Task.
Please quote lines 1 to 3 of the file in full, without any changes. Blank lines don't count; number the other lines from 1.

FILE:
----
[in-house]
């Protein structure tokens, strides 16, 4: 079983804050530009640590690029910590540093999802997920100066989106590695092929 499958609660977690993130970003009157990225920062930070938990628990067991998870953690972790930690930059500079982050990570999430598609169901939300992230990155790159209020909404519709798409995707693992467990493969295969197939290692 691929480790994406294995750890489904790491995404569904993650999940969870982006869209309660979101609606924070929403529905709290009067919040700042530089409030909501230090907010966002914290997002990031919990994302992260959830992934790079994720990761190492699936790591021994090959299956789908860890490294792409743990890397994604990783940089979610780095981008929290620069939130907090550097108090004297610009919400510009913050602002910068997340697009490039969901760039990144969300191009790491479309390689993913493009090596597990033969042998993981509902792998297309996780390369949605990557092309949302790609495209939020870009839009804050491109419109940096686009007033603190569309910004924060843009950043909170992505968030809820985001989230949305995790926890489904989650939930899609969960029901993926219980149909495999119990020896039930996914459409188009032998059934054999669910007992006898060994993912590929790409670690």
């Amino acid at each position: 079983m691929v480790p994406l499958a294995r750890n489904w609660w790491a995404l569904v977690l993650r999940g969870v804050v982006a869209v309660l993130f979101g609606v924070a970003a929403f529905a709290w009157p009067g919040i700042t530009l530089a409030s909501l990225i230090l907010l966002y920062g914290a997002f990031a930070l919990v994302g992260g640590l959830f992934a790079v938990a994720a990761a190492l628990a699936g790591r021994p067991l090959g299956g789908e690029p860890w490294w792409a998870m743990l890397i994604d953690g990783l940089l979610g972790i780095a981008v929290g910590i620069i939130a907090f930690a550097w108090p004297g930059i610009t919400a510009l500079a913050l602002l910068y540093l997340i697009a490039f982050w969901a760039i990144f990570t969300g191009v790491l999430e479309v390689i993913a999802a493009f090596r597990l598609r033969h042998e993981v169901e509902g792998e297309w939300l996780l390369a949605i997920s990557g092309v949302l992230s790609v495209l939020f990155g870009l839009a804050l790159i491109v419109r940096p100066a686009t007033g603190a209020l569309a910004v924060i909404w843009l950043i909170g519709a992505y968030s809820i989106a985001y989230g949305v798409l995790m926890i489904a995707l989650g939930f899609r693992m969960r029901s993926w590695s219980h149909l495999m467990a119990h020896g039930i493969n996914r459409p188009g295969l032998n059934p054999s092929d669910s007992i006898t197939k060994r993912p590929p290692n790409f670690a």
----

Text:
[in-house]
């Protein structure tokens, strides 16, 4: 079983804050530009640590690029910590540093999802997920100066989106590695092929 499958609660977690993130970003009157990225920062930070938990628990067991998870953690972790930690930059500079982050990570999430598609169901939300992230990155790159209020909404519709798409995707693992467990493969295969197939290692 691929480790994406294995750890489904790491995404569904993650999940969870982006869209309660979101609606924070929403529905709290009067919040700042530089409030909501230090907010966002914290997002990031919990994302992260959830992934790079994720990761190492699936790591021994090959299956789908860890490294792409743990890397994604990783940089979610780095981008929290620069939130907090550097108090004297610009919400510009913050602002910068997340697009490039969901760039990144969300191009790491479309390689993913493009090596597990033969042998993981509902792998297309996780390369949605990557092309949302790609495209939020870009839009804050491109419109940096686009007033603190569309910004924060843009950043909170992505968030809820985001989230949305995790926890489904989650939930899609969960029901993926219980149909495999119990020896039930996914459409188009032998059934054999669910007992006898060994993912590929790409670690």
């Amino acid at each position: 079983m691929v480790p994406l499958a294995r750890n489904w609660w790491a995404l569904v977690l993650r999940g969870v804050v982006a869209v309660l993130f979101g609606v924070a970003a929403f529905a709290w009157p009067g919040i700042t530009l530089a409030s909501l990225i230090l907010l966002y920062g914290a997002f990031a930070l919990v994302g992260g640590l959830f992934a790079v938990a994720a990761a190492l628990a699936g790591r021994p067991l090959g299956g789908e690029p860890w490294w792409a998870m743990l890397i994604d953690g990783l940089l979610g972790i780095a981008v929290g910590i620069i939130a907090f930690a550097w108090p004297g930059i610009t919400a510009l500079a913050l602002l910068y540093l997340i697009a490039f982050w969901a760039i990144f990570t969300g191009v790491l999430e479309v390689i993913a999802a493009f090596r597990l598609r033969h042998e993981v169901e509902g792998e297309w939300l996780l390369a949605i997920s990557g092309v949302l992230s790609v495209l939020f990155g870009l839009a804050l790159i491109v419109r940096p100066a686009t007033g603190a209020l569309a910004v924060i909404w843009l950043i909170g519709a992505y968030s809820i989106a985001y989230g949305v798409l995790m926890i489904a995707l989650g939930f899609r693992m969960r029901s993926w590695s219980h149909l495999m467990a119990h020896g039930i493969n996914r459409p188009g295969l032998n059934p054999s092929d669910s007992i006898t197939k060994r993912p590929p290692n790409f670690a």